Smucker’s Peanut Butter: What’s In It?
This post kicks off a new feature that highlights some of the ingredients in processed foods commonly served in restaurants and sold in grocery stores. These posts will appear in the new What’s In It? section.
What’s in Smucker’s Peanut Butter? The main ingredients are roasted peanuts and SUGAR. How much sugar is not clear, but its more than 2 percent of the total. High quality peanut butter is made with just roasted peanuts and salt, but not this paste from Smucker’s.
Wikipedia describes peanut butter as a food paste. Who wants some food paste?
Peanut butter requires some oil. Smucker’s had to add oil because they removed the peanut oil that had been present in the peanuts to sell separately. How about that? No peanut oil in the peanut butter, but highly processed oils from soybeans and rapeseed plants. Rapeseed and soybean oil are cheap. Rapeseed oil is more commonly known as canola oil. Canola oil has gotten some bad press, so calling it rapeseed oil provokes less anxiety. Of course, soybean oil is no prize either.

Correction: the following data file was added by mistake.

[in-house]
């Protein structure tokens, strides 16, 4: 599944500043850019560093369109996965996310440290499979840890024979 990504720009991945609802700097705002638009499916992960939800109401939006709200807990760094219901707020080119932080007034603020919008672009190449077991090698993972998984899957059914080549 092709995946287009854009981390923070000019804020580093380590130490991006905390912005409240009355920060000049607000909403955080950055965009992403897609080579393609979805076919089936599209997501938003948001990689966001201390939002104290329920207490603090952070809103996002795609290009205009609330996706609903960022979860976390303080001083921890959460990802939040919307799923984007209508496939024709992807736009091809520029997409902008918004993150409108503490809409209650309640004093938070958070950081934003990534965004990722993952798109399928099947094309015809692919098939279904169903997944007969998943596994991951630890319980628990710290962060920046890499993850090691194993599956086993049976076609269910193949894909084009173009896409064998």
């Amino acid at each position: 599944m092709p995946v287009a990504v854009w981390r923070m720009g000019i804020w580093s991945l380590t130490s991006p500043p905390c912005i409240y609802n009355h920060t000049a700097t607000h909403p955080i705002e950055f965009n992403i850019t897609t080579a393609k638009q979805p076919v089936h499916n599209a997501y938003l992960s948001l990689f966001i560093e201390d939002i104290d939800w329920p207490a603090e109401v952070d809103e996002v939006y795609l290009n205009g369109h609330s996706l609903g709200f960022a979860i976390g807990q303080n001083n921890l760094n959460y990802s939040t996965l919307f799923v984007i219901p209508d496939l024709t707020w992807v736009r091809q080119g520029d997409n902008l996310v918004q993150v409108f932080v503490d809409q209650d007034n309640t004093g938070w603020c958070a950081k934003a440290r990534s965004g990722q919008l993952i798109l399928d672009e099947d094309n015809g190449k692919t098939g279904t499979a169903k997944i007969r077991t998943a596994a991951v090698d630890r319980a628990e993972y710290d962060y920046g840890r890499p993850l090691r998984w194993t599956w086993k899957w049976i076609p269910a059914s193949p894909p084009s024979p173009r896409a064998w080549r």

Mono- and diacylglycerols are common food additives used to blend together certain ingredients, such as oil and water, which would not otherwise blend well. I don’t like eating things that sound more like a science experiment than food, but hey, that’s me.
I don’t usually eat legumes or legume pastes (peanuts are legumes), but ate what was convenient while on vacation and that included this very peanut butter on bagels at breakfast. I don’t usually eat dairy, grains, or added sugars either, but did on this trip. I suffered a mildly upset stomach throughout my vacation and am pretty sure my gastrointestinal distress was a direct result of the processed foods I ate.
If you are curious about why peanut butter and beans in general do not rank as good food, read the Whole9′s Legume Manifesto…